Workforce shortages may also limit the range of services that safety net hospitals can offer. Specialized services, such as mental health, substance abuse treatment, and chronic disease management, may be particularly affected by shortages of psychiatrists, addiction specialists, and primary care providers, further compromising the hospital’s ability to address the diverse needs of its patient population.

5. Promoting community health and well-being.

Promoting community health and well-being is important for safety net hospitals for several key reasons including prioritizing preventive care and chronic disease management. These efforts aim to identify health risks early, practicing a proactive approach as opposed to a reactive one. Promoting community health also aims to provide education on healthy behaviors, and manage chronic conditions effectively, ultimately reducing the need for costly emergency care and hospitalizations.

Public health partnerships can also help safety net hospitals promote community health and well-being. By collaborating with local public health agencies, community organizations, and advocacy groups, safety net hospitals can address community health needs comprehensively. These partnerships enable hospitals to leverage resources, share expertise, and implement evidence-based interventions that improve population health outcomes and promote well-being.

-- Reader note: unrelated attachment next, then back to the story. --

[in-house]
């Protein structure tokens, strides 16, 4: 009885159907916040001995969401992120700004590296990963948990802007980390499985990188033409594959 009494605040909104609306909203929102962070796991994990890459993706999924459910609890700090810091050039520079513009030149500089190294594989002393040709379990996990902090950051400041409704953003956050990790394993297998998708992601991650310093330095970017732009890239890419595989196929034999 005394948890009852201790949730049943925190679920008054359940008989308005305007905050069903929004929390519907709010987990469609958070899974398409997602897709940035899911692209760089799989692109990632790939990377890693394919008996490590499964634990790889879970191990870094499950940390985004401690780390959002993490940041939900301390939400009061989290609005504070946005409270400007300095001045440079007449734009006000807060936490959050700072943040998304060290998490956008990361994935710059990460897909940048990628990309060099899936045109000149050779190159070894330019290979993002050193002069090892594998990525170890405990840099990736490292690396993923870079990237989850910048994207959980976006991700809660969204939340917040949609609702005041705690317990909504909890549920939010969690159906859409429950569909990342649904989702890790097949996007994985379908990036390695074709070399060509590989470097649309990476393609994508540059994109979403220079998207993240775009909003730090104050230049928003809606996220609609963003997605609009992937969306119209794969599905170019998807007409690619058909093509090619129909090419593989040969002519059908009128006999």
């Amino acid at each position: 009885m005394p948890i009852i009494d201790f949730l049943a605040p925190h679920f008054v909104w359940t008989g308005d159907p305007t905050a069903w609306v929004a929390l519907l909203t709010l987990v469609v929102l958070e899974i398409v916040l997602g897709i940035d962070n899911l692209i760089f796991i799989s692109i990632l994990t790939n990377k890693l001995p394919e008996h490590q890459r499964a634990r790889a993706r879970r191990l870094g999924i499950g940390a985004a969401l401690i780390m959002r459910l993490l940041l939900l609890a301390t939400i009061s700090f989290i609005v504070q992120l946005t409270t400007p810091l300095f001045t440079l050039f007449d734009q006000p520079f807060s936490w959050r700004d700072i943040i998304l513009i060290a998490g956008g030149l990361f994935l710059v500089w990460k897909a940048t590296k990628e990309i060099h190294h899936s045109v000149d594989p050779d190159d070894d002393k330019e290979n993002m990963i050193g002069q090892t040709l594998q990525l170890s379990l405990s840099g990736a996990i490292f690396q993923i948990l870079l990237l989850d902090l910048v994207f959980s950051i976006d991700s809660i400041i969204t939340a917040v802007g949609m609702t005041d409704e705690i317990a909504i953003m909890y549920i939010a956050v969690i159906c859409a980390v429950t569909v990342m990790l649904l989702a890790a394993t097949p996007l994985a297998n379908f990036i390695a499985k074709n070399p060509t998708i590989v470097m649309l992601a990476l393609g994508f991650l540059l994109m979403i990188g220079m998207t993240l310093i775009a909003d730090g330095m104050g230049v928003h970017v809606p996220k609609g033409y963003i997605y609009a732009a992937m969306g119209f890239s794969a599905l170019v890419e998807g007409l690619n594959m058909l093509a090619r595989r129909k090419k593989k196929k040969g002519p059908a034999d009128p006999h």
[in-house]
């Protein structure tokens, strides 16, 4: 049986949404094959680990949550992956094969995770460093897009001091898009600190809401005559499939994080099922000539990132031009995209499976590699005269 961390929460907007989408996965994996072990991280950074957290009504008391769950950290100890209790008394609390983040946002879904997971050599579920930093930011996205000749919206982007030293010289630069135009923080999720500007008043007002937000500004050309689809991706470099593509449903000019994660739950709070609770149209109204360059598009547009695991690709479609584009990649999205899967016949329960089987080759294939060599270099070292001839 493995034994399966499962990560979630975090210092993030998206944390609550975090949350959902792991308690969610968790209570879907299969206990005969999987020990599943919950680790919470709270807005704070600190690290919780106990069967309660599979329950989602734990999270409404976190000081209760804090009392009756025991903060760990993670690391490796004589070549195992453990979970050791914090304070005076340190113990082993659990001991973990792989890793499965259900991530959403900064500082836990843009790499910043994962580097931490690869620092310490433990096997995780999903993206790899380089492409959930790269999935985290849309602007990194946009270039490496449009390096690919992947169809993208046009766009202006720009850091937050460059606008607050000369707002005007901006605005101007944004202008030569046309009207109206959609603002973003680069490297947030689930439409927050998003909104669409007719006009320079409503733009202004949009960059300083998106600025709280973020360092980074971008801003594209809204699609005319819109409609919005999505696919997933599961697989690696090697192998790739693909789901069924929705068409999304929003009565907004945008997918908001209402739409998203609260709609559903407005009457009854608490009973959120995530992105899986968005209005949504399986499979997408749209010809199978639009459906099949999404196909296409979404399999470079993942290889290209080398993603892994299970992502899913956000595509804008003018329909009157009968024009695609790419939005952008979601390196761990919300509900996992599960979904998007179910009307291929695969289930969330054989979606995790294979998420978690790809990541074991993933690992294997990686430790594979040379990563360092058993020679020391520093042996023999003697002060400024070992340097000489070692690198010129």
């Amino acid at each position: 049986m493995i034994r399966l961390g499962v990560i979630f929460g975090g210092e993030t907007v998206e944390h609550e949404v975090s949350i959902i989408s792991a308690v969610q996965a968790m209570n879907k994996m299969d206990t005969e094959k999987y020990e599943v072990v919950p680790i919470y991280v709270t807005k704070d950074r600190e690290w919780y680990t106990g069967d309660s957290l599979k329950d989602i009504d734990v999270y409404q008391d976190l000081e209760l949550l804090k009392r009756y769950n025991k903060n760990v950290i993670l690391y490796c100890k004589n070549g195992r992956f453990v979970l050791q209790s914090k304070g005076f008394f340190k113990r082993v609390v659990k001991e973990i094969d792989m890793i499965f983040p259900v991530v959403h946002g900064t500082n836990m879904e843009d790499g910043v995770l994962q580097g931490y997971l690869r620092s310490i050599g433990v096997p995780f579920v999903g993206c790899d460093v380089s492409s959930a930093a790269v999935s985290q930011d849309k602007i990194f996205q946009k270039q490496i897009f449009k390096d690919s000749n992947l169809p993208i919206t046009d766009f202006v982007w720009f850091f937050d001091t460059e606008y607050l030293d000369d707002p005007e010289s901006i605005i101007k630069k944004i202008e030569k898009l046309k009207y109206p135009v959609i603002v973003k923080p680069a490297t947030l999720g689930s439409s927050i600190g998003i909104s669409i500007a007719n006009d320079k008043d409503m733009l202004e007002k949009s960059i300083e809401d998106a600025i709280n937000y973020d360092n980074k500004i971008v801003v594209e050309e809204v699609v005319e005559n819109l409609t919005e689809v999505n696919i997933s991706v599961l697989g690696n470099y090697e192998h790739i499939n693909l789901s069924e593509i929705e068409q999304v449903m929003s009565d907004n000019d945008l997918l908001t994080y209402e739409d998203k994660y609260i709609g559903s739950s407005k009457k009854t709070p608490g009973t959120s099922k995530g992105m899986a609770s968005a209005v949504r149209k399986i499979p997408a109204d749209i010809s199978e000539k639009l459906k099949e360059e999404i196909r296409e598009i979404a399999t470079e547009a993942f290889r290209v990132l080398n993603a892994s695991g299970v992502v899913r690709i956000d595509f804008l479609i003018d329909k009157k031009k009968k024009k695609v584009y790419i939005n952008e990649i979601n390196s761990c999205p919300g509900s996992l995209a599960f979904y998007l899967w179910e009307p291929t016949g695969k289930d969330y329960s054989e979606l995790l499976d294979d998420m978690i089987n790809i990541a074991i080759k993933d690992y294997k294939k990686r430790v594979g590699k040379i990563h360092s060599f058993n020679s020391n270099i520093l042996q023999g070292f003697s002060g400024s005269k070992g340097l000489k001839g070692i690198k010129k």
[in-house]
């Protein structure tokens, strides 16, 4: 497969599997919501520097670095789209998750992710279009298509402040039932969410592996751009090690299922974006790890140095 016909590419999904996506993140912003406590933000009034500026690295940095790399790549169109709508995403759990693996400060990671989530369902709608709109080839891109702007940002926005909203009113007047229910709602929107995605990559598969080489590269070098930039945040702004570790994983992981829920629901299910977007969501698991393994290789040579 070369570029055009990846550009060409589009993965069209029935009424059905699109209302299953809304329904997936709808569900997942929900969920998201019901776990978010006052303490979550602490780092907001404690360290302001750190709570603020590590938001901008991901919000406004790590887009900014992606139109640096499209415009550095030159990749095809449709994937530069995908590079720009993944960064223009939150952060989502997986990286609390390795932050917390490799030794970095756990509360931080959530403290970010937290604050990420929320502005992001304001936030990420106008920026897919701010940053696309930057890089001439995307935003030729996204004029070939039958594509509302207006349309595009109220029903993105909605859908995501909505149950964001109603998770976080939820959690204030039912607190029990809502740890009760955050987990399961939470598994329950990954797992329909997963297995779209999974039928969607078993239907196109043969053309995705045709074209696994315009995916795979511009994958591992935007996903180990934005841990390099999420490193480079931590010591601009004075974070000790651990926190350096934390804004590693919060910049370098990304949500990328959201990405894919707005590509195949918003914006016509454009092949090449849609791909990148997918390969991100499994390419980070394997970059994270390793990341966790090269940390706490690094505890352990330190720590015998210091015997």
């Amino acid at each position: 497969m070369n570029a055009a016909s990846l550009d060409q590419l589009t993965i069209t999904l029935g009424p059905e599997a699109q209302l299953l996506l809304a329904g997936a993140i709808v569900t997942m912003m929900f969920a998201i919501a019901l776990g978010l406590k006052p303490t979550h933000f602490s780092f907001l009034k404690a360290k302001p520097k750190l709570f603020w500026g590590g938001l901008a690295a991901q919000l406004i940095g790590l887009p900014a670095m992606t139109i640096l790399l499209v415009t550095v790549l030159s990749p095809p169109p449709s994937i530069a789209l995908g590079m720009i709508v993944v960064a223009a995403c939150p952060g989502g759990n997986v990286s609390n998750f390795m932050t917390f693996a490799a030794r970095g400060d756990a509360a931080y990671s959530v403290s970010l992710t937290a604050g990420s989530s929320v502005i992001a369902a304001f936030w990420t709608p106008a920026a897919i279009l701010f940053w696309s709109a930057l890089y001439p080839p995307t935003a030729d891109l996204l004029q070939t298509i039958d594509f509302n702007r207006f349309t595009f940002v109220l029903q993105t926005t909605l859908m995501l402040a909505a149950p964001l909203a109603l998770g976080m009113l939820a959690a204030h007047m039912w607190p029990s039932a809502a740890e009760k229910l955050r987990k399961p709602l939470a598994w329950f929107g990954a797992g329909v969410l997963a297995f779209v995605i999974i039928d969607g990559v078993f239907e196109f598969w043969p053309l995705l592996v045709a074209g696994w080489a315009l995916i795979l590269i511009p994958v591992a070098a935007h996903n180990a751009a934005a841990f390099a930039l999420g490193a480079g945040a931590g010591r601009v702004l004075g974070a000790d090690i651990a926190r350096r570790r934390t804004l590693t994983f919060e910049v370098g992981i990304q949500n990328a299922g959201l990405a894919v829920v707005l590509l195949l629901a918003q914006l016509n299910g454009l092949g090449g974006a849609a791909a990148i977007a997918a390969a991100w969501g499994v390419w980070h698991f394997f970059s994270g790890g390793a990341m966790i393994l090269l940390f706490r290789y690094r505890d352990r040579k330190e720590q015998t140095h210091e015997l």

Investing in community health and well-being can lead to long-term benefits for safety net hospitals, including improved population health outcomes, reduced healthcare costs, and enhanced community support. By addressing underlying health determinants and promoting healthier lifestyles, safety net hospitals can create a more sustainable healthcare system for the future.

Where do we go from here?

Safety net hospitals are indispensable (the trusted advisor in many rural communities) to the healthcare landscape, providing critical services to vulnerable populations who often fall through the cracks of the broader healthcare system. The path forward has no simple solution. It involves a holistic approach that enables additional revenue streams (through creative payment models, greater payment parity and grants) and addresses immediate operational challenges and broader systemic issues. That is how safety net hospitals can ensure their survival and growth while fulfilling their mission to provide equitable, high-quality healthcare to all.